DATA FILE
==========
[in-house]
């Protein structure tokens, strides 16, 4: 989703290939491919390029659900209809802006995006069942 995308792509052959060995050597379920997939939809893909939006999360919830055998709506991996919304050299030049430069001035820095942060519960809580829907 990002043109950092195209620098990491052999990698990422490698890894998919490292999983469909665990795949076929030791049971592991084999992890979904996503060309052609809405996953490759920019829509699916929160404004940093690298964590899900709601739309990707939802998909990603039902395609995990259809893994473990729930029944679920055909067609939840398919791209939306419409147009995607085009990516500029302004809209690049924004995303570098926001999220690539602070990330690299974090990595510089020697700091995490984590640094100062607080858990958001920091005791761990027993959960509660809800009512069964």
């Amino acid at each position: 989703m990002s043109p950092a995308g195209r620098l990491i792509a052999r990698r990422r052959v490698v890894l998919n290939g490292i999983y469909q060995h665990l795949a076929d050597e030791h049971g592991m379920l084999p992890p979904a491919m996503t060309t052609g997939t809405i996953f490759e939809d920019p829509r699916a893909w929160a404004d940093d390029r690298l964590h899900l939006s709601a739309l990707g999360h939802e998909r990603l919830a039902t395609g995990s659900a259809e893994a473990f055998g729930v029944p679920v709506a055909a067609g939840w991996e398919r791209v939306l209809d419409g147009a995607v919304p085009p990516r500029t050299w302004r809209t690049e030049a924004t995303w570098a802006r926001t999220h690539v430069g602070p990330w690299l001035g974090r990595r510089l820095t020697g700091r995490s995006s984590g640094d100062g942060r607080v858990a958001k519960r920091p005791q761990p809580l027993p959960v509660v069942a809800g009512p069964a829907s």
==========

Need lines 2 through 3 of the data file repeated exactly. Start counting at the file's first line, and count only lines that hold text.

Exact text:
């Protein structure tokens, strides 16, 4: 989703290939491919390029659900209809802006995006069942 995308792509052959060995050597379920997939939809893909939006999360919830055998709506991996919304050299030049430069001035820095942060519960809580829907 990002043109950092195209620098990491052999990698990422490698890894998919490292999983469909665990795949076929030791049971592991084999992890979904996503060309052609809405996953490759920019829509699916929160404004940093690298964590899900709601739309990707939802998909990603039902395609995990259809893994473990729930029944679920055909067609939840398919791209939306419409147009995607085009990516500029302004809209690049924004995303570098926001999220690539602070990330690299974090990595510089020697700091995490984590640094100062607080858990958001920091005791761990027993959960509660809800009512069964």
């Amino acid at each position: 989703m990002s043109p950092a995308g195209r620098l990491i792509a052999r990698r990422r052959v490698v890894l998919n290939g490292i999983y469909q060995h665990l795949a076929d050597e030791h049971g592991m379920l084999p992890p979904a491919m996503t060309t052609g997939t809405i996953f490759e939809d920019p829509r699916a893909w929160a404004d940093d390029r690298l964590h899900l939006s709601a739309l990707g999360h939802e998909r990603l919830a039902t395609g995990s659900a259809e893994a473990f055998g729930v029944p679920v709506a055909a067609g939840w991996e398919r791209v939306l209809d419409g147009a995607v919304p085009p990516r500029t050299w302004r809209t690049e030049a924004t995303w570098a802006r926001t999220h690539v430069g602070p990330w690299l001035g974090r990595r510089l820095t020697g700091r995490s995006s984590g640094d100062g942060r607080v858990a958001k519960r920091p005791q761990p809580l027993p959960v509660v069942a809800g009512p069964a829907s």